SVN Conference: A Place to Pursue the Naked Truth
Reynolds-Anthony Harris attends 4-day event to receive feedback on latest social enterprise
Friday December 7, 2012 -- Camille Jensen
When Reynolds-Anthony Harris had a new idea for a social enterprise, he knew where to pitch it: Social Venture Network’s (SVN) fall conference.
The managing director of Lyceum Partners + design is interested in developing an apprenticeship program that provides young people an opportunity to access construction and green building training programs. But the idea is still in the formative stages, and Harris wanted feedback from some trusted peers.
“One of the reasons I went back to SVN was to reconnect, and also provide a place for me to pursue the naked truth,” he tells Sustainable Solutions.
“What I mean by pursuing the naked truth is testing an idea with people who think like I do, who may have other perspectives. So, I did my one-minute pitch with a number of people during my last experience, and I can tell you I got some tremendously helpful feedback and support.”
Harris is no stranger to the impact of SVN. He attended his first SVN conference 15 years ago, where he first learned about social venture, kick-starting a more than decade long passion around the idea of how social enterprise can serve youth while providing economic development to the inner city.
He saw the seeds of his passion come to fruition last year with the opening of Venturing North: Bike, Walk and Coffee. The Minneapolis social enterprise is a full-service bike-and-coffee shop open, which offers youth development programs that empower young people to become tomorrow’s leaders.
Some of the economic and educational opportunities at Venture North include programs like All About Bikes, a bike apprenticeship program, and Earn-A-Bike, a program for younger kids focused on bike safety and basic repair where children fix up bikes they can keep.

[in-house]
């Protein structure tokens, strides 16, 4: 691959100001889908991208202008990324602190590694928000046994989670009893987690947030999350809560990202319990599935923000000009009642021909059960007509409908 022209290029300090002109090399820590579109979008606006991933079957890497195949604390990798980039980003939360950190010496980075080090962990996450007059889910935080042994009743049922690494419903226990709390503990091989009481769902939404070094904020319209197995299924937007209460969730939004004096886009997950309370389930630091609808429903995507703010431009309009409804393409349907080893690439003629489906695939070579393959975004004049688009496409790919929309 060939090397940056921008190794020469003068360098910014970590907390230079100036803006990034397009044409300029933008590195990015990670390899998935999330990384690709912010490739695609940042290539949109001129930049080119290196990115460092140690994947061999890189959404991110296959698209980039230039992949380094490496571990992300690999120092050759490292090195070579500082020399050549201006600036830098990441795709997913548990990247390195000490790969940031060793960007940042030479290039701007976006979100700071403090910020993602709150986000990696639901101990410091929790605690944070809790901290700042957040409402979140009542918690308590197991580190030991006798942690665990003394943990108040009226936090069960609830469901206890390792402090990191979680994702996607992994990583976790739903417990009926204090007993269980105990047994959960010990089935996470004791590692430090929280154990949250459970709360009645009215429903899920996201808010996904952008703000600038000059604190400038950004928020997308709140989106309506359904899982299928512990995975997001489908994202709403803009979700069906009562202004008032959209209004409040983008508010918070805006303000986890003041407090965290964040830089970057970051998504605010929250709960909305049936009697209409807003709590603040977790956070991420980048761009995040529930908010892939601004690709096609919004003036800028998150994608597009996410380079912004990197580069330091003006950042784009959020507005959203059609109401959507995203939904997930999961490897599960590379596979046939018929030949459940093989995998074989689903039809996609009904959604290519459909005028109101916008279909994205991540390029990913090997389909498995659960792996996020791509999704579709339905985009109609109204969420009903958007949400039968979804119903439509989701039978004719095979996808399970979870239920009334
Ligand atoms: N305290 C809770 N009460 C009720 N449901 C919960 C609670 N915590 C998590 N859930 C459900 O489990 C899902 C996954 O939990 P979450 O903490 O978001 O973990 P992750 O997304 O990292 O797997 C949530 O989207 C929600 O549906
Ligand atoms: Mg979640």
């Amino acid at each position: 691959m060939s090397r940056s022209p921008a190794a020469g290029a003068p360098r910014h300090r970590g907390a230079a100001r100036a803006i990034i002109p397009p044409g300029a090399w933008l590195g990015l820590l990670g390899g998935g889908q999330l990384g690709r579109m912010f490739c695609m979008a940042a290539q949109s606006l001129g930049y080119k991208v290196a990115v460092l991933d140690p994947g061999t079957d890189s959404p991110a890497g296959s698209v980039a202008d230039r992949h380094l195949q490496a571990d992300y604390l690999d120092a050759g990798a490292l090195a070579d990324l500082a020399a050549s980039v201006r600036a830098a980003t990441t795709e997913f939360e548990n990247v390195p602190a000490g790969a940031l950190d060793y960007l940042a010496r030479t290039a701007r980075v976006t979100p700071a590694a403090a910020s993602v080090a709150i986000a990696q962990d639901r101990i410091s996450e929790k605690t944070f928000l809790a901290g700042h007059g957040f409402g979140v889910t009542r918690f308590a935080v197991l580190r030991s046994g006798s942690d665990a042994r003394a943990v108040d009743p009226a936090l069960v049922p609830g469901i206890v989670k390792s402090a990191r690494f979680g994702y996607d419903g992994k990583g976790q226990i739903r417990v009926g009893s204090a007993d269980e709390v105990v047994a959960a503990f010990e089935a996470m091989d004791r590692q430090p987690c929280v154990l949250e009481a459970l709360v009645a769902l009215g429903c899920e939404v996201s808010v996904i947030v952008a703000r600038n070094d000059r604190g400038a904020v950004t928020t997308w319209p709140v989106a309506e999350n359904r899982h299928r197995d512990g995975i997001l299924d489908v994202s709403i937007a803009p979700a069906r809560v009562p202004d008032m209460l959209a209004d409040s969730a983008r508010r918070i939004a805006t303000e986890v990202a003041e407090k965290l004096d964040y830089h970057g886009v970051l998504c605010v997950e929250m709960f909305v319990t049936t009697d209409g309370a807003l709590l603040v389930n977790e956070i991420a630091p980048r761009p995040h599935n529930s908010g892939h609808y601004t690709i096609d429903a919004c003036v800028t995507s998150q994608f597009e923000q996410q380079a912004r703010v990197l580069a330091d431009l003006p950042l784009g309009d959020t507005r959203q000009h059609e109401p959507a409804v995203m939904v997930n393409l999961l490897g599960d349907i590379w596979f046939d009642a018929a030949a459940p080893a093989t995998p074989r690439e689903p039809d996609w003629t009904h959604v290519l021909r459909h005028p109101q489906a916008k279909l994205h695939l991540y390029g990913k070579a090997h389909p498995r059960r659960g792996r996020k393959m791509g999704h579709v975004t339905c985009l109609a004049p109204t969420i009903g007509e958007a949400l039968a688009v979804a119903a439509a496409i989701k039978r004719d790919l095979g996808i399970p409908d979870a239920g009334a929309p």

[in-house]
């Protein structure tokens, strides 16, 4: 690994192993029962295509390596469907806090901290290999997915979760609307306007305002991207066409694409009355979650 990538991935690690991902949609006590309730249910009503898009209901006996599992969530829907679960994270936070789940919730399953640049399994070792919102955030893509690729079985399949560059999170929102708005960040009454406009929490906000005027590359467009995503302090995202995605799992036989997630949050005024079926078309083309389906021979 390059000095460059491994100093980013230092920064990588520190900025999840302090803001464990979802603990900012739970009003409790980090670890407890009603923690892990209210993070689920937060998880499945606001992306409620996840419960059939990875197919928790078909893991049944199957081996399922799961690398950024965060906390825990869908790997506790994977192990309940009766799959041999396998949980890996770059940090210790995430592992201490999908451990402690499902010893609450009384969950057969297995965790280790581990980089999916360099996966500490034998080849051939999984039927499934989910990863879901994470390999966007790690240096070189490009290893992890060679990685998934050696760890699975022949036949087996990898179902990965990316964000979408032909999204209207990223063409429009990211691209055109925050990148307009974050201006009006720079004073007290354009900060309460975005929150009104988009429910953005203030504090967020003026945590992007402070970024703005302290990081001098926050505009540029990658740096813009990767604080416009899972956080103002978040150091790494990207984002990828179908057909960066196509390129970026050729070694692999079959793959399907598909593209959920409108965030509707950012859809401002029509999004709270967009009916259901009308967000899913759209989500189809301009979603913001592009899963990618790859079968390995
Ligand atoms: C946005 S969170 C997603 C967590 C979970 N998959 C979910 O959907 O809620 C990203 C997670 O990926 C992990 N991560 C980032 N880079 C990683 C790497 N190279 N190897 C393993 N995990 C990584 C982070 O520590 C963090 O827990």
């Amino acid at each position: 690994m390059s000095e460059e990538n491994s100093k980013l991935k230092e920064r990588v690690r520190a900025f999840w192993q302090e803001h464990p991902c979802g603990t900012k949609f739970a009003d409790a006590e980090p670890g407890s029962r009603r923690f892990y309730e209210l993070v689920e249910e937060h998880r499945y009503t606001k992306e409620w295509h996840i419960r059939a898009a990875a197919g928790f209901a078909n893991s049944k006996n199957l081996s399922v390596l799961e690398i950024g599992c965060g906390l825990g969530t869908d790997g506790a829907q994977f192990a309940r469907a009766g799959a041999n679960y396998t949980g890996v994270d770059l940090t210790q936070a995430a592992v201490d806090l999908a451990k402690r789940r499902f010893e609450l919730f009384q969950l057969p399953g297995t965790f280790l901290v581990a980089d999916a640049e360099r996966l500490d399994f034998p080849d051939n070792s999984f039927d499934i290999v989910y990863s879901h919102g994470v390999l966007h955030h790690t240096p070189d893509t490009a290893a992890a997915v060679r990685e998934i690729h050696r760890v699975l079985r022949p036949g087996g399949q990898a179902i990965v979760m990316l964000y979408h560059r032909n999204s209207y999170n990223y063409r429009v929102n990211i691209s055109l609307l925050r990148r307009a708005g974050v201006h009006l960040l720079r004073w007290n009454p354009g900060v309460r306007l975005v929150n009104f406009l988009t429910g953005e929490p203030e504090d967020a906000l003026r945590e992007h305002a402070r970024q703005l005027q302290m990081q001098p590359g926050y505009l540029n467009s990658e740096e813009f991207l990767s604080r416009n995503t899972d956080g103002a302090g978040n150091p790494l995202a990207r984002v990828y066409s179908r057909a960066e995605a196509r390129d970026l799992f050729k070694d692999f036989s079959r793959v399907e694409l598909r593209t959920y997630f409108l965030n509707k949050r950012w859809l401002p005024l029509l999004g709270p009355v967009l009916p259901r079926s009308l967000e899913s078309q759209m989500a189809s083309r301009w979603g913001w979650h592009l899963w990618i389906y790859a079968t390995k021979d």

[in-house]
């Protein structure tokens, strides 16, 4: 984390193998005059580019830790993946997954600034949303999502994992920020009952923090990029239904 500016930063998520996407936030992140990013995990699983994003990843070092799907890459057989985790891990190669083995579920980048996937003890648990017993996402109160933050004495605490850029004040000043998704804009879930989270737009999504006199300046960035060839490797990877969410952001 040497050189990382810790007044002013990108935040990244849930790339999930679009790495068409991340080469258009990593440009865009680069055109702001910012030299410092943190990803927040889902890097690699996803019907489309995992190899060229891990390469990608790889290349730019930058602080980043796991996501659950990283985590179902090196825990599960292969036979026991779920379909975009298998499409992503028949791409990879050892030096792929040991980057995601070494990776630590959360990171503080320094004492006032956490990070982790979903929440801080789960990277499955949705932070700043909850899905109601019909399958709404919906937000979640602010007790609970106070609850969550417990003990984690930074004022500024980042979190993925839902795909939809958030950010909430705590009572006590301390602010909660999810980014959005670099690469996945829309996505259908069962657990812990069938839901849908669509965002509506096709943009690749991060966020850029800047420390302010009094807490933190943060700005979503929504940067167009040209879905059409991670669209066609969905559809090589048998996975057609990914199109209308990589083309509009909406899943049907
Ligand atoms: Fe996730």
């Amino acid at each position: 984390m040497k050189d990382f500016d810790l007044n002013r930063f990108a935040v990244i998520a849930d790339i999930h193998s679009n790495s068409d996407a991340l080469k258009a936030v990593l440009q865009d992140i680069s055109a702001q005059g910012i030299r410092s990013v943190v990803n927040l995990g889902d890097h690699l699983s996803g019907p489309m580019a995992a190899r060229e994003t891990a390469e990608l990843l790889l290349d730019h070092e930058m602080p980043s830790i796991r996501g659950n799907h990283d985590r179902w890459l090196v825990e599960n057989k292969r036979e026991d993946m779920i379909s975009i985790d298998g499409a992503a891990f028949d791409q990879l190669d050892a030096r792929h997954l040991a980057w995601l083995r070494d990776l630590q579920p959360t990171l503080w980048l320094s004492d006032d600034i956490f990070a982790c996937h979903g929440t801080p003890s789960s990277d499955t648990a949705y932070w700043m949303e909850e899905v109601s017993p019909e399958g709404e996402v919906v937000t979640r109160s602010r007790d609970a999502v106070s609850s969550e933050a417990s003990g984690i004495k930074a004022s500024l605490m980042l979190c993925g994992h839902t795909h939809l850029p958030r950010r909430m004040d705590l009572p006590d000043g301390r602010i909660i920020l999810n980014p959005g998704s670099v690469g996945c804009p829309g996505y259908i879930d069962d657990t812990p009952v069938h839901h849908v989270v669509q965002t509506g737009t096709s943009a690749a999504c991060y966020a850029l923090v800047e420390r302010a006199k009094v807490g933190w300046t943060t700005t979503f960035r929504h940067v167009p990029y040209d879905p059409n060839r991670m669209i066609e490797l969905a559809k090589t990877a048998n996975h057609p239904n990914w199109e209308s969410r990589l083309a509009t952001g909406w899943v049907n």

Harris says youth played a role in developing the social enterprise, reading Guy Kawasaki’s The Art of the Start, which Harris first learned about at SVN 15 years ago. He’s had many of students who attend Venture North's internship program say their lives have changed indefinitely. including a young man who immigrated to the United States and is now a freshman in college.
“He’s said that of it hadn’t been for his internship between his junior and senior high school, then life might have been different,” says Harris. “We really work hard to help each of these kids in finding their voice.”
Harris adds both Venture North and his latest social enterprise idea play an important role in bringing more visible minorities into the sustainability movement.
Harris was able to thank one of his own role models at this year at SVN’s fall conference, actor and activist Danny Glover, who presented during a plenary session. Glover made headlines in 1999 when he used his celebrity status to draw attention to the fact that taxis were not picking him up because he was black.
“SVN is a good investment,” says Harris, on the role it’s played in his life.
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